The Business of NCAA Basketball

March 11, 2016 - By: Sarah Hovis

 On March 13, (aka
Selection Sunday)
Division I men’s and women’s basketball teams around the country will learn if all their hard work during the season has paid off with an invitation to
‘The Big Dance.’ Hundreds of young student-athletes dreaming of that perfect
Cinderella moment; basketball at its purest. While the players competing at the nearly 350 Division I colleges and universities have
amateur status, many fans and media have noticed that sometimes the NCAA looks more like an unofficial division of the NBA or WNBA. Especially when the universities these athletes play for cash in big with endorsement deals. In January,
The Wall Street Journal reported NIKE, Inc. and The Ohio State University reached a sponsorship agreement worth $252 million. This deal eclipsed the apparel contract Nike inked with Big Ten rival the University of Michigan in 2015 for a mere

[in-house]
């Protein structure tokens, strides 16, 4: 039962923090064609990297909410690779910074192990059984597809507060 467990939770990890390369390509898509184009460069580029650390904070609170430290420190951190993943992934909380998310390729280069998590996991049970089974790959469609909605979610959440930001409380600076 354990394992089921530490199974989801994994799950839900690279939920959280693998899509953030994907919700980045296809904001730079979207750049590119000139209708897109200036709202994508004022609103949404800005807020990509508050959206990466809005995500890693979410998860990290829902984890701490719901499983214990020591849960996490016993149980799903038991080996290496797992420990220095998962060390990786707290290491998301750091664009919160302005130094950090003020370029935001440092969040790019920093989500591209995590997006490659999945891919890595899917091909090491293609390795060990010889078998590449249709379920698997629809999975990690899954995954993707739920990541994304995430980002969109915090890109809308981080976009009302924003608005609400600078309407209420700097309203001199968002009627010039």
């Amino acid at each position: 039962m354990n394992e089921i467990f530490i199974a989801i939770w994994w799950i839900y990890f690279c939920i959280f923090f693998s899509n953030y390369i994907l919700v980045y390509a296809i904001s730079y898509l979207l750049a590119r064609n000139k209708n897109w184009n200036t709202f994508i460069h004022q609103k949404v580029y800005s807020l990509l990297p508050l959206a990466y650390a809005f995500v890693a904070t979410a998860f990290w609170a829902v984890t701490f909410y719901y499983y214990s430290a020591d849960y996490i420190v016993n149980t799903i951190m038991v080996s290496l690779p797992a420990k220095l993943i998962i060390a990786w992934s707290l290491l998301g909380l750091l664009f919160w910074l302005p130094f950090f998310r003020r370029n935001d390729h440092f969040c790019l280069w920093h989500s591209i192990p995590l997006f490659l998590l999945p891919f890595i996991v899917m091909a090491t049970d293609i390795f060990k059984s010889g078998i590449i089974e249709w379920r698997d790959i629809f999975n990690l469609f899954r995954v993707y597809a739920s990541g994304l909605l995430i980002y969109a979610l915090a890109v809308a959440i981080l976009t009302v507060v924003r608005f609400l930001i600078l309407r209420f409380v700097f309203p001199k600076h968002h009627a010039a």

$169 million. Back in 2014,
Under Armour and Notre Dame agreed to a shoe and apparel deal that exceeded $90 million. For the universities, these partnerships elevate their marketing status and the companies get their names associated with winning teams. The brands are also hoping that by
outfitting an athlete throughout his or her collegiate career, that the players with a viable shot at going pro will be open to an endorsement deal since there is already an established relationship. But since the players are the backbone of the program, shouldn’t they be allowed to benefit in some way from all the profits being made from their hard work? The NCAA doesn't think so. Their stance is the student athletes don't need to receive any monetary compensation since their being 'paid' in
full scholarships and a free education. Talk about madness. Tell us in the comments what you think of these big endorsement deals. Photo via:
College Spun